Predicting Whether College Drinking Will Turn Into Adult Alcohol Abuse
Heavy drinking during college is a popular pastime. Many parents worry when they suspect that their college freshman is participating in the college party scene, but in many cases, the students phase out of the party life as they exit college and take on adult responsibilities.
However, for some college students, practices are established in college that do not fade when graduation is over. By this time, a dangerous addiction to alcohol is well-established.
A study will be published in the January 2012 edition of Alcoholism: Clinical and Experimental Research that examines which undergraduates are at risk for heavy drinking. The study employed criteria used to assess alcohol use disorder and binge drinking as identifiers.
A national survey of college students found that approximately 6 percent could be designated as alcohol dependent and 31 percent were found to be engaged in alcohol abuse. While many students give up the behaviors as they enter adulthood, the researchers wanted to find out which students might go on to experience serious alcohol-related problems.
Corresponding author of the study, Cheryl L. Beseler, is a researcher at Colorado State University. Beseler explains that while it has not been understood why some undergraduates go on to be adult problem drinkers, the researchers suspect that genetic and personality factors, including the way these two factors interact, are likely a big part of the picture. The study examined personality factors as well as family history.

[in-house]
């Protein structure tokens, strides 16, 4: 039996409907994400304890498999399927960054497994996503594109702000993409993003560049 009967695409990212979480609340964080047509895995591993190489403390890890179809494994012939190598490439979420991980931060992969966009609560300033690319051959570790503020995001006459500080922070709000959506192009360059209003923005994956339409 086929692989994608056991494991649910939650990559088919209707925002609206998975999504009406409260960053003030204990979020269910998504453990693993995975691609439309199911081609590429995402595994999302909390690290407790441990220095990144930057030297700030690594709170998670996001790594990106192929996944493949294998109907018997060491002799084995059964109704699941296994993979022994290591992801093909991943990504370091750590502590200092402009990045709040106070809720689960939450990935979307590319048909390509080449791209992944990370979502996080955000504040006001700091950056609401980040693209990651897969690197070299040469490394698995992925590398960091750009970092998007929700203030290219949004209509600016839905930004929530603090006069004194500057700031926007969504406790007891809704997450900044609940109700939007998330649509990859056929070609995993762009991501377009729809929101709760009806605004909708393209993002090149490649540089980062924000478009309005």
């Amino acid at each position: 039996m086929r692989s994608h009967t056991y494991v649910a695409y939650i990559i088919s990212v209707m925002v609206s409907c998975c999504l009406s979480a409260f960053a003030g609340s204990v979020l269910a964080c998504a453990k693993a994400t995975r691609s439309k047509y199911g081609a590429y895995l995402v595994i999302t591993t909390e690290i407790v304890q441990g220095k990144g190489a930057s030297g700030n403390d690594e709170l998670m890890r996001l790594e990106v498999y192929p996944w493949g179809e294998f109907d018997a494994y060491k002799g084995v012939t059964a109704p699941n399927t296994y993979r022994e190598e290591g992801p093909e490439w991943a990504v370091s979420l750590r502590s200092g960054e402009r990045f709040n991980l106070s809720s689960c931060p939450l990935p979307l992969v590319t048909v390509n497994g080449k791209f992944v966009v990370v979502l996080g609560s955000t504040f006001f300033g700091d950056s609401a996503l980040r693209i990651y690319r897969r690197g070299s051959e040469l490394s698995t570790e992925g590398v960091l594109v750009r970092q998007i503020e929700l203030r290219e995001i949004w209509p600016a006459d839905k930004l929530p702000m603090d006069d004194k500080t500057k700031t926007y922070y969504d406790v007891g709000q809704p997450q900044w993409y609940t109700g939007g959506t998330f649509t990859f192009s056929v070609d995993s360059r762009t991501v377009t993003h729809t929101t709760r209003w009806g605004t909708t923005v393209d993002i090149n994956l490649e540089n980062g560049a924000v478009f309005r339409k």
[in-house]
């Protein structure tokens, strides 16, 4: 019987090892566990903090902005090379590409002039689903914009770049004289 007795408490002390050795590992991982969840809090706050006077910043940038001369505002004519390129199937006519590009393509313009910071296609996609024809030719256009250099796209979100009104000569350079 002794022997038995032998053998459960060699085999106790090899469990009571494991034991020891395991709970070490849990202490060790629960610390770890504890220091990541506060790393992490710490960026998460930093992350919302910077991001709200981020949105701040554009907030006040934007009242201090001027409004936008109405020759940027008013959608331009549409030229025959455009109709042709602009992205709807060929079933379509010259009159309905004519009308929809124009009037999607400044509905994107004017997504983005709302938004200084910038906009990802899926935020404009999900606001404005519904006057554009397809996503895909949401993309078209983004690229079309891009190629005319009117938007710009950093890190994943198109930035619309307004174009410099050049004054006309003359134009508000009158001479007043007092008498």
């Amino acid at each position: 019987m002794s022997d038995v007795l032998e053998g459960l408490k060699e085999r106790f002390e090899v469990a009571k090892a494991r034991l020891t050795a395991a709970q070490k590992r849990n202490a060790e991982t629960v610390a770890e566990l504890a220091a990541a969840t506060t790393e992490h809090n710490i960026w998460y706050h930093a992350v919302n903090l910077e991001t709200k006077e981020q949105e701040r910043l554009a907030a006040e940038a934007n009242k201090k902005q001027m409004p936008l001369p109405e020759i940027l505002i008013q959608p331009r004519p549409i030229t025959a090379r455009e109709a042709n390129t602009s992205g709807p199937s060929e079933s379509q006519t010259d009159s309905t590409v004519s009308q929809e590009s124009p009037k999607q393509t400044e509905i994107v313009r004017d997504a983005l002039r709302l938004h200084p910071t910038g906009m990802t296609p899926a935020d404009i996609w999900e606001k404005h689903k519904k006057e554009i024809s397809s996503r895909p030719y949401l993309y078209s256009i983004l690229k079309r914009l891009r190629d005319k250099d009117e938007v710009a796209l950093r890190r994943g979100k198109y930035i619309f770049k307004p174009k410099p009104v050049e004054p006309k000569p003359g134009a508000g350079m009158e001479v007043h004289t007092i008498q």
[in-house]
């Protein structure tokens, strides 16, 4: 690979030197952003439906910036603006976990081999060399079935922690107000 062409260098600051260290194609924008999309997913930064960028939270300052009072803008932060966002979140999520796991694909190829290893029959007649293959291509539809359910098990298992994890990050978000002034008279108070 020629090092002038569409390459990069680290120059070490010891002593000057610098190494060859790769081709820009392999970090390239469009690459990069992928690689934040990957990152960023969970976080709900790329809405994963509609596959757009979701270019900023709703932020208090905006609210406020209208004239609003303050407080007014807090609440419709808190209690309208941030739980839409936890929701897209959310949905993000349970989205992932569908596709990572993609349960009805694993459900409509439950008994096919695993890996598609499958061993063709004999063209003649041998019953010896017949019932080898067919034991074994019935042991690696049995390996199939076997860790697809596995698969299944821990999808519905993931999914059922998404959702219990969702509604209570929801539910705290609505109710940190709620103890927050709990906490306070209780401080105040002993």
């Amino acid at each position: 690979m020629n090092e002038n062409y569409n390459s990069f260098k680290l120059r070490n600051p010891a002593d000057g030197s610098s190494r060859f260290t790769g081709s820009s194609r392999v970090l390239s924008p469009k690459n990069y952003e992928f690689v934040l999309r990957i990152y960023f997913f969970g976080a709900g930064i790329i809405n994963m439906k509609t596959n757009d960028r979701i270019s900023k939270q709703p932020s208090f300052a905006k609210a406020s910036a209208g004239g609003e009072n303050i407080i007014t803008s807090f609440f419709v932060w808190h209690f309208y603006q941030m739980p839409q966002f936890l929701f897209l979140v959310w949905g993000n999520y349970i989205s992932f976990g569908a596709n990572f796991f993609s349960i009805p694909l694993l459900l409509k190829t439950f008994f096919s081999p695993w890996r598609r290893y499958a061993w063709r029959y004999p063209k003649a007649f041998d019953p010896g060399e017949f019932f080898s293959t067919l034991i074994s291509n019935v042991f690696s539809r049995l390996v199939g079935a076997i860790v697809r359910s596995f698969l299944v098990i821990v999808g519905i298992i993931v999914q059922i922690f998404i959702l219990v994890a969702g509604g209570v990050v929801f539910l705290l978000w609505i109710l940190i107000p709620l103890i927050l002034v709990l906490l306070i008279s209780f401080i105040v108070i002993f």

The researchers used data from an online survey conducted anonymously among 361 undergraduates, of which 265 were female. The survey included criteria from the DSM-IV to determine alcohol dependence and items to determine drinking patterns as well as personality factors.
Beseler reports that the researchers found two groups of students who tended to drink heavily. One group said that they typically drank to feel more impulsive, better and more aggressive at a higher rate than the other group.
Statistical analysis reveals a continuum of problems with alcohol use. Students with more significant problems were shown to be higher on risk factors that are generally associated with alcohol-related problems.
If a student is known to drink to make a situation more fun, to increase impulsivity or has a history of aggression, it may be a sign that caution is necessary when drinking. If a parent suspects these factors in their own child, they should be aware of the risk of the development of problematic drinking as a result of college partying.